If European Union right-wing populist parties coalesced into a single group, they could form the second-largest bloc in the next European Parliament, the latest poll of polls released by the EU assembly showed Thursday.
Right-wingers are currently split into three separate groups. If they were to merge, they would hold 173 out of the EU Parliament's 751 seats in the next assembly, or 23 percent, according to an aggregate of national surveys conducted ahead of May 23-26 elections. In the new survey, which assumes the number of seats in the next Parliament will remain 751 instead of dropping to 705 after Brexit, the center-right European People's Party (EPP) would remain the largest, but its share of seats would fall to 24.0 percent from the 26.7 percent forecast in March. The populists would be just seven seats shy of the first group, the center-right EPP with 180 seats, and well ahead of social democrats and liberals, projected to win 149 and 76 seats, respectively. German Chancellor Angela Merkel's center-right Christian Democrats are expected to remain the largest national party in the next legislature, holding 30 seats, down from 33. Italy's Deputy Prime Minister Matteo Salvini, who leads the far-right, anti-immigration League, has urged fellow populists and Euroskeptics to unite in a single group. But it is doubtful that all of his potential allies will answer his call. According to the aggregate surveys, Salvini's League could become the second-largest national party in the EU Parliament, with 26 seats, behind Germany's ruling conservative bloc.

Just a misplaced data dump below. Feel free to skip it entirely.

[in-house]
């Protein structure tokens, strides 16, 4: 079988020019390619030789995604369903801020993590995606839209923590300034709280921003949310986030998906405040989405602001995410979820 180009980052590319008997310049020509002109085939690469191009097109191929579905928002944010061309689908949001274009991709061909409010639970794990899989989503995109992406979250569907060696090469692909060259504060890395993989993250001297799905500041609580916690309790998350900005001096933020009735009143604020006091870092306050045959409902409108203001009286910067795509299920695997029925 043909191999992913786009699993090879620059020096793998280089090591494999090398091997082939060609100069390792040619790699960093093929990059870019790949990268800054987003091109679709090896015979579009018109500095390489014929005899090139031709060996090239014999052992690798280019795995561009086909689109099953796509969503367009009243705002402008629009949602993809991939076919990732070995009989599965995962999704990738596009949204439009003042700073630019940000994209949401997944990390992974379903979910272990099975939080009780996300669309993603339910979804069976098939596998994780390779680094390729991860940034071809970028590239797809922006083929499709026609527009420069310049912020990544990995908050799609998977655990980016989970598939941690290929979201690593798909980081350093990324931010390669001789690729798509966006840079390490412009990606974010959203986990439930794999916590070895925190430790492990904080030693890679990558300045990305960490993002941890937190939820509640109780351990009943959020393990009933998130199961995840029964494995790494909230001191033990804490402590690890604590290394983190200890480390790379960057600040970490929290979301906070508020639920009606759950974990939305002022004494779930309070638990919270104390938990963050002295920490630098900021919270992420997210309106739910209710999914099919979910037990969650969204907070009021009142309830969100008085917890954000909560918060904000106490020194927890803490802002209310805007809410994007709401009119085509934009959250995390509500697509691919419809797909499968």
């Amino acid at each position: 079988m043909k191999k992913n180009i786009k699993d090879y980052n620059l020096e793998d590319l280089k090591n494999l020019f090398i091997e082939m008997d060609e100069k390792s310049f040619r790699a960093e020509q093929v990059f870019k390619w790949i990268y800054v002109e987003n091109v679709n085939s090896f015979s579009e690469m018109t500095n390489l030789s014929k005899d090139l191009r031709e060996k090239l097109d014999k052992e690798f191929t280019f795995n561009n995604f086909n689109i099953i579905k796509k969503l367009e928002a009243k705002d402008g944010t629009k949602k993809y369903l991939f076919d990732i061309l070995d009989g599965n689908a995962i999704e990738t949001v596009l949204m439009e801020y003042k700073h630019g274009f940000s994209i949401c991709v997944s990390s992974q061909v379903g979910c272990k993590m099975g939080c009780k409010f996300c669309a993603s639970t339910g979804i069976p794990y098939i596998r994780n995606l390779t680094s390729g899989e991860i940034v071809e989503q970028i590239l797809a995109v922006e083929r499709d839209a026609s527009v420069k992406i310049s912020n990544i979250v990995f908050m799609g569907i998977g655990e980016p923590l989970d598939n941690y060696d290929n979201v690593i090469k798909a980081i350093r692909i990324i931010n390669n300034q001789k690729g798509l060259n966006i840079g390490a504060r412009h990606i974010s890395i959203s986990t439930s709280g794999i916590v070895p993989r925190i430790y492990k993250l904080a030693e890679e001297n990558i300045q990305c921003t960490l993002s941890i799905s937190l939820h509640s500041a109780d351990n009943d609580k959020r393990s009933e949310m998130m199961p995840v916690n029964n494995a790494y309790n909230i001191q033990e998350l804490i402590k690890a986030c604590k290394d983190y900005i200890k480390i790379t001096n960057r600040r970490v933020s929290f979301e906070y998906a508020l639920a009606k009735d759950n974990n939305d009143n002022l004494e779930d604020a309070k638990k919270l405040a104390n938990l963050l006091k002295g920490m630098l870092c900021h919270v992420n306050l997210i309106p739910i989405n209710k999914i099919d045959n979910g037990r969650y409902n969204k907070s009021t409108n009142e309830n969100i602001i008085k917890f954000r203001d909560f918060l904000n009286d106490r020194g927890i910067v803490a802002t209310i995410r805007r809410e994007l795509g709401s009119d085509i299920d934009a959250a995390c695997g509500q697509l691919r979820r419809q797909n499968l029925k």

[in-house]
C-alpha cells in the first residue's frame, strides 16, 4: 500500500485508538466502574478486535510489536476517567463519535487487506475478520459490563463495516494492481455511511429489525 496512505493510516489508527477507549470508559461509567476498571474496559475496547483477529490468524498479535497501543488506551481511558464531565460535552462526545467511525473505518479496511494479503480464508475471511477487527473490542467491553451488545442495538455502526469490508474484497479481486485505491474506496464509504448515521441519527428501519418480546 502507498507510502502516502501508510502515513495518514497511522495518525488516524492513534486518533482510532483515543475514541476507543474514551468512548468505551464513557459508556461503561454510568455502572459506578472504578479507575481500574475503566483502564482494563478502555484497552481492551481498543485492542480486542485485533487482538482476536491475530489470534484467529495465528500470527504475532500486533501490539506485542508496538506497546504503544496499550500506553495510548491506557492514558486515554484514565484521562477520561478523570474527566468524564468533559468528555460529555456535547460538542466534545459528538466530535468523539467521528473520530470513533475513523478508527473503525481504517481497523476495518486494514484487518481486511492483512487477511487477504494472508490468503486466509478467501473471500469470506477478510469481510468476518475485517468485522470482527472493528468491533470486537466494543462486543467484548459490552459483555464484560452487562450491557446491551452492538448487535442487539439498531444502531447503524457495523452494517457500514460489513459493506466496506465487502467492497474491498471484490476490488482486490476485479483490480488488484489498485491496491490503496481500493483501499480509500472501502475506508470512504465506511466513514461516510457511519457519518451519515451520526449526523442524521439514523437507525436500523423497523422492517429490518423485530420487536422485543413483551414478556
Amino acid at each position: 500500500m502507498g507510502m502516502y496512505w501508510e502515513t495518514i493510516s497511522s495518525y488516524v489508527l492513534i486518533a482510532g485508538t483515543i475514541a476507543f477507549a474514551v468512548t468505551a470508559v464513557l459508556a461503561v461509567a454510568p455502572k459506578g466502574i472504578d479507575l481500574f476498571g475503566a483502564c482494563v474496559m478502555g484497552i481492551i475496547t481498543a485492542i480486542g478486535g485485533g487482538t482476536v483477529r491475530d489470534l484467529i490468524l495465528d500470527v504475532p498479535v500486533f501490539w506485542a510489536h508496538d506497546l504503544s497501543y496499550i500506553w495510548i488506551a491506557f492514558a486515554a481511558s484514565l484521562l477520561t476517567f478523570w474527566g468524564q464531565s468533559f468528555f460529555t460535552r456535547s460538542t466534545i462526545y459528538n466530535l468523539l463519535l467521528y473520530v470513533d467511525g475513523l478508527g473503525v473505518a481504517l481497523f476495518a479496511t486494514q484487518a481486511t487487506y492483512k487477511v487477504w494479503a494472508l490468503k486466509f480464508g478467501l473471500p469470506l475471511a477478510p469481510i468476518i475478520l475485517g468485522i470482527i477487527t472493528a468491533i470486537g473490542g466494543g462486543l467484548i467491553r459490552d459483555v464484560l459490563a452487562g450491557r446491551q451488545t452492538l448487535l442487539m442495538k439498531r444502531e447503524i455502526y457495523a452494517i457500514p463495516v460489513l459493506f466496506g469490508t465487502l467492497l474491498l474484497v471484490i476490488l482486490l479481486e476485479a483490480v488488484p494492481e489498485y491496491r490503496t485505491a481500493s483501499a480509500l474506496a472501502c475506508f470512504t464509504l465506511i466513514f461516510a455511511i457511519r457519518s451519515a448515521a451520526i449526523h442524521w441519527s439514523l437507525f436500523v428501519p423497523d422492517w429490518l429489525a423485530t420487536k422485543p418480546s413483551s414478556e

With Britain's participation in the elections, which might still be avoided if a Brexit deal is struck before the May 23-26 vote, the proportion of the assembly's seats held by Euroskeptics could rise to 14.3 percent from around 10 percent currently, according to the compilation of national polls. The figure was 13 percent in the previous survey in March, which did not include British voters.
The nationalist Europe of Nations and Freedom (ENF), which includes Italy's far-right League, would scoop up 8.3 percent of the seats in the next legislature, down from 8.7 percent. Europe of Freedom and Direct Democracy, the other openly Eurosceptic grouping which currently includes the United Kingdom Independence Party, would win 6 percent of the seats from 4.3 percent predicted in March, when Britain was not expected to take part in the EU elections. The European Conservatives and Reformists grouping, which includes the Law and Justice (PiS) party of Polish Eurosceptic leader Jaroslaw Kaczynski, would obtain 8.8 percent of the seats, up from 7.5 percent in the previous poll, which did not include British Conservative voters. Britain has secured an extension of Brexit to the end of October, meaning British parties have begun campaigning for the EU election.